We were not created to live alone. Since the dawn of time and throughout history, the value of friendship has been constant. Friends can either provoke others to holiness or encourage in wickedness. It is usually one or the other. How important then, for a new Christian to be surrounded by believers in a relaxing and accepting home environment. The more we grow as Christians, the more we desire holy companionship.

The Commands of Hospitality could include the following passages:

  • A living Sacrifice
    • Romans 12:1-2,13
  • A Joyful Exercise
    • I Peter 4:7-9
  • Entertaining Strangers
    • Hebrews 13:1-2
  • Advancing the Gospel by providing an indispensable service for the Lord's messengers
    • Luke 10:7-8; 3John 5-8
  • Ministering to the poor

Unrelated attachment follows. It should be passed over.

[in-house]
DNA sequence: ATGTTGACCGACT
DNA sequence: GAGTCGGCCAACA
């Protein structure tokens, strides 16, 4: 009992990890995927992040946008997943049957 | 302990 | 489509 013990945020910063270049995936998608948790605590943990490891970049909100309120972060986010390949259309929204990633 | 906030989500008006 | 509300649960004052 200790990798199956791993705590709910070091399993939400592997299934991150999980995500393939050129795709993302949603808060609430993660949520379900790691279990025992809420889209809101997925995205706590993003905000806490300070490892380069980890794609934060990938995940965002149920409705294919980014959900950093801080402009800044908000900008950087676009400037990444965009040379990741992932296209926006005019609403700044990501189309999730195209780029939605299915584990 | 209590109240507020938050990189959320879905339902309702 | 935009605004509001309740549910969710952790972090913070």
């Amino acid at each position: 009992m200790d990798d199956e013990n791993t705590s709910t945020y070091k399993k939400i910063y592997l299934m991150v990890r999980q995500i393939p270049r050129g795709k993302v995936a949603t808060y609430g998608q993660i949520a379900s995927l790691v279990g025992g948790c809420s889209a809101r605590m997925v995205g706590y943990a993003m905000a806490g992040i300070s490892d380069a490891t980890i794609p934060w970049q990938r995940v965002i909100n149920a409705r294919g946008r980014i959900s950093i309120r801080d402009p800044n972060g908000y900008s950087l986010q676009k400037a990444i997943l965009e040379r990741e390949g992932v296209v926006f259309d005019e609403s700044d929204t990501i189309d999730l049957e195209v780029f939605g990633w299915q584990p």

•  Luke 14:12-14
  • A practical vehicle for exercising one's gifts.
    • 1 Peter 4:9-10
  • Unexpected rewards and blessings 
    • Heb 13:2


Hospitality then, is love in action. It is not to be left to chance, but should be planned and pursued. It should not be perceived as a dread or burden but as a privilege and as part of service in His kingdom. Remember that you may be entertaining  angels unawares. The benefits for our children are immense as well. If our children grow up in a home where guests are frequent, they will in turn learn to serve and give of themselves as well. Their horizons will be stretched in ways that few other things can. Especially when hospitality is offered to people from other cultures, like visiting missionaries.

In today's world, a kind deed performed for a stranger is seen as a rarity, and even written about in the newspaper. Not too long ago these acts were considered part of civilized society. This is a symptom of cultural disintegration, and if we as Christians fail to understand and apply the commands of hospitality in the covenant community, our churches, like our culture will eventually die.